10 Songs, 30 Minutes

EDITORS’ NOTES

Promotion for the first two iterations of the Bad Boys movie series, 1995’s Bad Boys and 2003’s Bad Boys II, were were bolstered in each instance by an era-defining jam. For Bad Boys, it was the crossover dancehall hit “Shy Guy” by Diana King. Bad Boys II had Diddy, Nelly, and Murphy Lee’s beach-party-ready rap anthem “Shake Ya Tailfeather.” If the initial marketing efforts for Bad Boys for Life were slow to pair the film with any one song, it might be because the breadth of genres across the soundtrack lends itself to the sounds of Miami, the franchise’s location playing nearly as big a role as Will Smith and Martin Lawrence.

The first single released to the public was the Black Eyed Peas and J Balvin collab “RITMO,” which plays as a modernized update to the Italian Eurodance group Corona’s 1993 club smash “The Rhythm of the Night.” (The soundtrack also boasts a remix featuring Jaden Smith.) The album skews mostly hip-hop/urbano, boasting a Nicky Jam and Daddy Yankee collab with a strong nod to Ini Kamoze’s “Here Comes the Hotstepper,” contributions from Quality Control representatives City Girls and DJ Durel (with Quavo and Rich The Kid), and Meek Mill and Farruko’s “Uptown II,” a continuation of the genre-melding Meek himself first delivered on his Championships album. Rounding out the moods is “Murda She Wrote,” a stellar contribution from dancehall legend Buju Banton that makes the same case for listeners that the movie does for viewers: Bad Boys know how to party.

Parental Advisory: Explicit Lyrics.

EDITORS’ NOTES

Promotion for the first two iterations of the Bad Boys movie series, 1995’s Bad Boys and 2003’s Bad Boys II, were were bolstered in each instance by an era-defining jam. For Bad Boys, it was the crossover dancehall hit “Shy Guy” by Diana King. Bad Boys II had Diddy, Nelly, and Murphy Lee’s beach-party-ready rap anthem “Shake Ya Tailfeather.” If the initial marketing efforts for Bad Boys for Life were slow to pair the film with any one song, it might be because the breadth of genres across the soundtrack lends itself to the sounds of Miami, the franchise’s location playing nearly as big a role as Will Smith and Martin Lawrence.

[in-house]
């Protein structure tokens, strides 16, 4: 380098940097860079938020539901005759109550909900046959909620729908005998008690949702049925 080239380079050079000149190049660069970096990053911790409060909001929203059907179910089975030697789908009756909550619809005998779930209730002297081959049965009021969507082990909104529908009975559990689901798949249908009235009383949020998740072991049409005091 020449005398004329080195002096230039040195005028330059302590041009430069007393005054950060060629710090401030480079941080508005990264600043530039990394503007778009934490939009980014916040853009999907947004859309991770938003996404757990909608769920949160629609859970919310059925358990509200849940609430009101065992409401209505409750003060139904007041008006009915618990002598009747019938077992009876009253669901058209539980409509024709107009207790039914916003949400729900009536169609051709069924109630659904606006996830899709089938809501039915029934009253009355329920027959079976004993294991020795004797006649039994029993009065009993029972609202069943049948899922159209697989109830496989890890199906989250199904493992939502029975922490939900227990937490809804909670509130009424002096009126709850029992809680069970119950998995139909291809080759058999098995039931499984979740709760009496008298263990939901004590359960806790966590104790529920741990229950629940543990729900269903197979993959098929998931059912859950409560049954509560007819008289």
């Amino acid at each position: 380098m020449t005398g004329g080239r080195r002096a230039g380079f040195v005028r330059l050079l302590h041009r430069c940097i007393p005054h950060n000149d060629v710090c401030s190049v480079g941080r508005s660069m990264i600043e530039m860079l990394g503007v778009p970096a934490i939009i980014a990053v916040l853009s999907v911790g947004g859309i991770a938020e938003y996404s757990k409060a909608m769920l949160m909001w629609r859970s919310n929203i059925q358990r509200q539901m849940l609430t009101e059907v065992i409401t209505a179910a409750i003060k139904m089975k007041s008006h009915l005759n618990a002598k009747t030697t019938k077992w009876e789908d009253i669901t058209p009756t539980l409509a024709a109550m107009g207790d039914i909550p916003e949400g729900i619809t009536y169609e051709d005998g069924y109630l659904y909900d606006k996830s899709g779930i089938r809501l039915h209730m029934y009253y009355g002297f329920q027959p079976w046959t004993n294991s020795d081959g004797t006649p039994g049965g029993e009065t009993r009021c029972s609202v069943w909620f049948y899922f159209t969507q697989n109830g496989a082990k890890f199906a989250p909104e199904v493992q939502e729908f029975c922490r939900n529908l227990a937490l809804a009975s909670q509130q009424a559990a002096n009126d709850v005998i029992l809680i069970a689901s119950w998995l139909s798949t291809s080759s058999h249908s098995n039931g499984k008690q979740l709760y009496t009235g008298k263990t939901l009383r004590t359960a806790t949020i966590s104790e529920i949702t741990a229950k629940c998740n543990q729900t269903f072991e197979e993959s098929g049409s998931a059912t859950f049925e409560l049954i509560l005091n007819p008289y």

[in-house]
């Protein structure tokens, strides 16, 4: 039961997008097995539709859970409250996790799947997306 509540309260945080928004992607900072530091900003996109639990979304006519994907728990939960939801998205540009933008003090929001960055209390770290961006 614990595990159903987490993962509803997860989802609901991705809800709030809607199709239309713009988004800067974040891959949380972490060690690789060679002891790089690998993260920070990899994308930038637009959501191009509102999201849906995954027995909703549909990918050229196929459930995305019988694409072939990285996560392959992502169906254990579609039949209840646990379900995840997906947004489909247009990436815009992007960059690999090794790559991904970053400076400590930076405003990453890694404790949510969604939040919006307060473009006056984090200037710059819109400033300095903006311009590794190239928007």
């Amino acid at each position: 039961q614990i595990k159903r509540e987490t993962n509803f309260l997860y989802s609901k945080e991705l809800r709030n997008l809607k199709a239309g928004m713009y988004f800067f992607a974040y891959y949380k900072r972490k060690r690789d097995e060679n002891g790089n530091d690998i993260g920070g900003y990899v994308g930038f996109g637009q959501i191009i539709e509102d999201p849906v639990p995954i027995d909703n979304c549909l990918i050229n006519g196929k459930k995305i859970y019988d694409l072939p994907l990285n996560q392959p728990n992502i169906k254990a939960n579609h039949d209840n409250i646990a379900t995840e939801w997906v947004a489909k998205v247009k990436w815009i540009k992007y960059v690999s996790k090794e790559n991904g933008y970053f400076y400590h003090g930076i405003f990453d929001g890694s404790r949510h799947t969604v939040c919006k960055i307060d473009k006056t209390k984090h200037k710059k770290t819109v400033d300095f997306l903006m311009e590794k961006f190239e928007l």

The first single released to the public was the Black Eyed Peas and J Balvin collab “RITMO,” which plays as a modernized update to the Italian Eurodance group Corona’s 1993 club smash “The Rhythm of the Night.” (The soundtrack also boasts a remix featuring Jaden Smith.) The album skews mostly hip-hop/urbano, boasting a Nicky Jam and Daddy Yankee collab with a strong nod to Ini Kamoze’s “Here Comes the Hotstepper,” contributions from Quality Control representatives City Girls and DJ Durel (with Quavo and Rich The Kid), and Meek Mill and Farruko’s “Uptown II,” a continuation of the genre-melding Meek himself first delivered on his Championships album. Rounding out the moods is “Murda She Wrote,” a stellar contribution from dancehall legend Buju Banton that makes the same case for listeners that the movie does for viewers: Bad Boys know how to party.

Parental Advisory: Explicit Lyrics.
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Ratings and Reviews

2.9 out of 5
44 Ratings

44 Ratings

deigeS ,

Not as iconic as the original Bad Boys

The album isn’t as good as the original Bad Boys album (1995) But there were a few good songs.

nick perkins 03 ,

King Pitbull back again!

thank god the king of rap has come to end all the lyrical rappers like Eminem, NF, Logic, etc. Pitbull gonna keep winning and y’all are gonna keep being mad

Vpiazza202 ,

Pitbull best artist

Pitbulls the best artist ever period.